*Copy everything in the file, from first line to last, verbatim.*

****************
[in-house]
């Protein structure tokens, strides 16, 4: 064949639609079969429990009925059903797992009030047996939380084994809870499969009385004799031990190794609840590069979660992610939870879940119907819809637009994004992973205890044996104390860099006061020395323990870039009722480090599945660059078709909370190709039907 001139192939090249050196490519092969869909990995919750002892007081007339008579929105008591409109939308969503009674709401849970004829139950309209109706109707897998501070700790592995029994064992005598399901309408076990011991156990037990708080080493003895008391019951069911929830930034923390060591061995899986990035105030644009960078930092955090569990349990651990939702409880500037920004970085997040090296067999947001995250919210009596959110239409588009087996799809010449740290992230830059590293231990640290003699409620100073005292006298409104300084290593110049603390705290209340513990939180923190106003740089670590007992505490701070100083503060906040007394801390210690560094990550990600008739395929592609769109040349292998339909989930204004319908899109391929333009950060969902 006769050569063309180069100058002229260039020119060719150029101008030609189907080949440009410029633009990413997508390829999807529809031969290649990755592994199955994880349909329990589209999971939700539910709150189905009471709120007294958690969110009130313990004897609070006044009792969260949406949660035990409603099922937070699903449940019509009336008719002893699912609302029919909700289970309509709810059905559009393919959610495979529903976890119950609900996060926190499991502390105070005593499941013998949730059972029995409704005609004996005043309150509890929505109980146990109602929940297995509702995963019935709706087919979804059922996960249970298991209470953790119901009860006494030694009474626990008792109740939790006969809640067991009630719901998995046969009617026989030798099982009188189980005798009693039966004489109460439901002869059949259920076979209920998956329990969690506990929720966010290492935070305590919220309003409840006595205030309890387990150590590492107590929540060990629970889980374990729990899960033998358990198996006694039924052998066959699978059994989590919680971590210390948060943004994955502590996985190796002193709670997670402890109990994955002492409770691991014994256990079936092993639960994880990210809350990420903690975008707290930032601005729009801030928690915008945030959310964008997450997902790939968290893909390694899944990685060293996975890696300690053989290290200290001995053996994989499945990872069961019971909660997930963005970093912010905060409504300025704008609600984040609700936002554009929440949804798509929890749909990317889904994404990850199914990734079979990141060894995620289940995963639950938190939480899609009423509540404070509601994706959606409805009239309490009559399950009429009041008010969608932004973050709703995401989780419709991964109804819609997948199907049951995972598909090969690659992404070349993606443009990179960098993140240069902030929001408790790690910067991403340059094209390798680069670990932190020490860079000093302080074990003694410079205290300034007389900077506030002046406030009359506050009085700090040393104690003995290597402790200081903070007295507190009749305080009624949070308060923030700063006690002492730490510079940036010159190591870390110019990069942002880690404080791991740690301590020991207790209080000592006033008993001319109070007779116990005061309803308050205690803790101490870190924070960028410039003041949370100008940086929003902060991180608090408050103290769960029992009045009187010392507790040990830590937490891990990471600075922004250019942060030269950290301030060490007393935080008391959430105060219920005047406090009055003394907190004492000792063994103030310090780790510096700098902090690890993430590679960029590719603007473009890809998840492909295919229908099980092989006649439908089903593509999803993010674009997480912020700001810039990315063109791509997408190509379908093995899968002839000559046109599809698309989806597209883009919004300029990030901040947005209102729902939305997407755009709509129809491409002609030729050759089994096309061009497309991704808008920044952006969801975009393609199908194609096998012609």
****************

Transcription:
[in-house]
């Protein structure tokens, strides 16, 4: 064949639609079969429990009925059903797992009030047996939380084994809870499969009385004799031990190794609840590069979660992610939870879940119907819809637009994004992973205890044996104390860099006061020395323990870039009722480090599945660059078709909370190709039907 001139192939090249050196490519092969869909990995919750002892007081007339008579929105008591409109939308969503009674709401849970004829139950309209109706109707897998501070700790592995029994064992005598399901309408076990011991156990037990708080080493003895008391019951069911929830930034923390060591061995899986990035105030644009960078930092955090569990349990651990939702409880500037920004970085997040090296067999947001995250919210009596959110239409588009087996799809010449740290992230830059590293231990640290003699409620100073005292006298409104300084290593110049603390705290209340513990939180923190106003740089670590007992505490701070100083503060906040007394801390210690560094990550990600008739395929592609769109040349292998339909989930204004319908899109391929333009950060969902 006769050569063309180069100058002229260039020119060719150029101008030609189907080949440009410029633009990413997508390829999807529809031969290649990755592994199955994880349909329990589209999971939700539910709150189905009471709120007294958690969110009130313990004897609070006044009792969260949406949660035990409603099922937070699903449940019509009336008719002893699912609302029919909700289970309509709810059905559009393919959610495979529903976890119950609900996060926190499991502390105070005593499941013998949730059972029995409704005609004996005043309150509890929505109980146990109602929940297995509702995963019935709706087919979804059922996960249970298991209470953790119901009860006494030694009474626990008792109740939790006969809640067991009630719901998995046969009617026989030798099982009188189980005798009693039966004489109460439901002869059949259920076979209920998956329990969690506990929720966010290492935070305590919220309003409840006595205030309890387990150590590492107590929540060990629970889980374990729990899960033998358990198996006694039924052998066959699978059994989590919680971590210390948060943004994955502590996985190796002193709670997670402890109990994955002492409770691991014994256990079936092993639960994880990210809350990420903690975008707290930032601005729009801030928690915008945030959310964008997450997902790939968290893909390694899944990685060293996975890696300690053989290290200290001995053996994989499945990872069961019971909660997930963005970093912010905060409504300025704008609600984040609700936002554009929440949804798509929890749909990317889904994404990850199914990734079979990141060894995620289940995963639950938190939480899609009423509540404070509601994706959606409805009239309490009559399950009429009041008010969608932004973050709703995401989780419709991964109804819609997948199907049951995972598909090969690659992404070349993606443009990179960098993140240069902030929001408790790690910067991403340059094209390798680069670990932190020490860079000093302080074990003694410079205290300034007389900077506030002046406030009359506050009085700090040393104690003995290597402790200081903070007295507190009749305080009624949070308060923030700063006690002492730490510079940036010159190591870390110019990069942002880690404080791991740690301590020991207790209080000592006033008993001319109070007779116990005061309803308050205690803790101490870190924070960028410039003041949370100008940086929003902060991180608090408050103290769960029992009045009187010392507790040990830590937490891990990471600075922004250019942060030269950290301030060490007393935080008391959430105060219920005047406090009055003394907190004492000792063994103030310090780790510096700098902090690890993430590679960029590719603007473009890809998840492909295919229908099980092989006649439908089903593509999803993010674009997480912020700001810039990315063109791509997408190509379908093995899968002839000559046109599809698309989806597209883009919004300029990030901040947005209102729902939305997407755009709509129809491409002609030729050759089994096309061009497309991704808008920044952006969801975009393609199908194609096998012609």